Charity asks for on-job campaign

Commissioners mull United Way request for payroll deductions

`Give people an option'

Dell concerned county workers may feel coerced to give

September 03, 1999|By John Murphy | John Murphy,SUN STAFF

Carroll's status as the only county government in the Baltimore metropolitan area without a United Way campaign is "almost embarrassing," volunteers with the nonprofit agency told the county commissioners yesterday.

But the commissioners said they are reluctant to start a campaign unless the proposal can win the support of all three members of the board.

"I would like all of us to be together on it," Commissioner Robin Bartlett Frazier told members of the United Way Community Partnership of Carroll County, who met with the commissioners yesterday morning, asking them to allow county employees to make charitable contributions through payroll deductions.

A unanimous board vote is unlikely because Commissioner Donald I. Dell is opposed to the campaign, fearing it would appear to be an endorsement by the county or could constitute coercion if employees feel pressured to give.

Dell was out sick yesterday, but called before the meeting to express his objections.

Commissioners Frazier and Julia Walsh Gouge, who both appeared to favor the proposal, agreed to postpone the vote several weeks so they could discuss the issue with Dell. But Frazier held out little hope for starting a campaign in the county this year. Before Gouge persuaded her to postpone the vote, Frazier made a motion to reject the United Way's request and have the nonprofit agency return next year.

"We can certainly continue to lobby Donald. I don't think he'll change his mind," Frazier said.

Dell, who is serving his third term on the board, has voted against similar proposals.

Many of the county's largest employers -- such as banks, Random House, Western Maryland College, Carroll County General Hospital, the city of Westminster and Carroll County public schools -- allow employees to make United Way contributions through payroll deductions.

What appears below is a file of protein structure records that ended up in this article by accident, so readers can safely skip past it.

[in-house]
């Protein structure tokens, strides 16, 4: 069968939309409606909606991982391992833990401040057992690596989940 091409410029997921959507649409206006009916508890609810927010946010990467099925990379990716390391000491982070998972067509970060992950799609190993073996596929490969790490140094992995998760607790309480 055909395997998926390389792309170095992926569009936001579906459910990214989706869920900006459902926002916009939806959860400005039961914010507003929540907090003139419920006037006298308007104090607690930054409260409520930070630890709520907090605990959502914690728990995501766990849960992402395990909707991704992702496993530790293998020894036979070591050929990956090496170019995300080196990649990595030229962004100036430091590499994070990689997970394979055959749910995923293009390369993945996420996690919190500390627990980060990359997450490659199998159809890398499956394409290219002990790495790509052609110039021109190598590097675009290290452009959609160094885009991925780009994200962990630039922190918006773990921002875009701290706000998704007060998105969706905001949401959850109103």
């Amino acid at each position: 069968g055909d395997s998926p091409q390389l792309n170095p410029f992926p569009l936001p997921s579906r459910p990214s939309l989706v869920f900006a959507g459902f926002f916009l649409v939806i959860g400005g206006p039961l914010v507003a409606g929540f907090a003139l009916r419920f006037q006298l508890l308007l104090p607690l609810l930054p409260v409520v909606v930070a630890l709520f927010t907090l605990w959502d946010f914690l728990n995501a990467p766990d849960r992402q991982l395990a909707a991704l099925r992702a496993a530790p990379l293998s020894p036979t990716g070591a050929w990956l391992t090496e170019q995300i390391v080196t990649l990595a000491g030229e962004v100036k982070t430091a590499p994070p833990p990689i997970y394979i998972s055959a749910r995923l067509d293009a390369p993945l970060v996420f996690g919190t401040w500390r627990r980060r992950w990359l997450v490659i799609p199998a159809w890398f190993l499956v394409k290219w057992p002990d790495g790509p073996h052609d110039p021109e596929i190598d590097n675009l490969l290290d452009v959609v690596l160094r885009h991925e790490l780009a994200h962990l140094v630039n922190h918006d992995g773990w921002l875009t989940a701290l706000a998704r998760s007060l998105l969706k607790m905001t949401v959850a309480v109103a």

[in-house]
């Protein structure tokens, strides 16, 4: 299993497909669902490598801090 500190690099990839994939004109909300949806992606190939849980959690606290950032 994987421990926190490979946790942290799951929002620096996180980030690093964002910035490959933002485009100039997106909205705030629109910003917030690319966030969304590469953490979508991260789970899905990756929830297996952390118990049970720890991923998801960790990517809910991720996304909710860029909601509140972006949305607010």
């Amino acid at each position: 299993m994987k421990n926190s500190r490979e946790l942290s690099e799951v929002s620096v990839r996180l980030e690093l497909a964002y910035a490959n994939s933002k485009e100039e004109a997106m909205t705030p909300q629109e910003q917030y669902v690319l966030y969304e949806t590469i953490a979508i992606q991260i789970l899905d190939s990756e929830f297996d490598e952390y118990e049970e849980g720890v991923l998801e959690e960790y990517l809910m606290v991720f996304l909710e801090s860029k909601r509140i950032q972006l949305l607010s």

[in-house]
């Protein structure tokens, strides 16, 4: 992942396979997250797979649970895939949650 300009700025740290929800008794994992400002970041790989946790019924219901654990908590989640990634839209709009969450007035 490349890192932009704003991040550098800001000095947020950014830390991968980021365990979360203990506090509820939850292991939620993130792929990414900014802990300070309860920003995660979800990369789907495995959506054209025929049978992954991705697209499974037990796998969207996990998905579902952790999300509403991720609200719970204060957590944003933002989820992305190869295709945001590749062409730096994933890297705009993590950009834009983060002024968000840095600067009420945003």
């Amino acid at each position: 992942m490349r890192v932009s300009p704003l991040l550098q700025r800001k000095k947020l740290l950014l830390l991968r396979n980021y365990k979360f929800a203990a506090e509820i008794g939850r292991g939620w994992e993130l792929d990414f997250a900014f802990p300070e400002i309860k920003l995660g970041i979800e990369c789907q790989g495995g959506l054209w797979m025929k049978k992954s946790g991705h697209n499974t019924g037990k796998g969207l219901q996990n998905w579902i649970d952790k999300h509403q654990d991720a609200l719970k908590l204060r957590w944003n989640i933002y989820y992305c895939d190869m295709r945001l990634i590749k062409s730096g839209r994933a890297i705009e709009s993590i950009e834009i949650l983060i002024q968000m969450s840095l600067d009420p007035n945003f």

The United Way Community Partnership of Carroll County raised $309,678 in corporate and payroll deductions last year. In turn, the United Way of Central Maryland gave $928,600 to Carroll through grants to community agencies such as Human Services Programs Inc. of Carroll County, Scouting groups and the Red Cross.

But Carroll County government has remained opposed to joining the partnership. Carroll is the only county served by United Way of Central Maryland -- which includes Baltimore City and the counties in the metropolitan area -- whose government does not have a campaign.

"It's one of those things that's almost embarrassing," said Virginia W. Smith, chief executive officer of Union National Bank and chairwoman of United Way's local fund-raising committee. "What makes us so different? All we are asking is to give people an option."

Gouge explained that the county was once inundated with requests from charities asking for employees to donate by payroll deduction. Instead of appearing to favor one charity, the county rejected all requests, she said.

Gouge also raised questions about how much pressure employees would feel when asked to give. Gouge said she did not want employees who chose not to donate to feel "chastised."

A survey conducted several years ago showed that about 6 percent of the county's 930 employees would take advantage of the program if it were offered.

Carroll Henderson, the regional development director for the United Way, assured Gouge that the campaign could be as low key as the commissioners wanted.

After the meeting, Henderson said he has not given up hope that the commissioners will allow the payroll deduction.

"We'll keep trying," he said.

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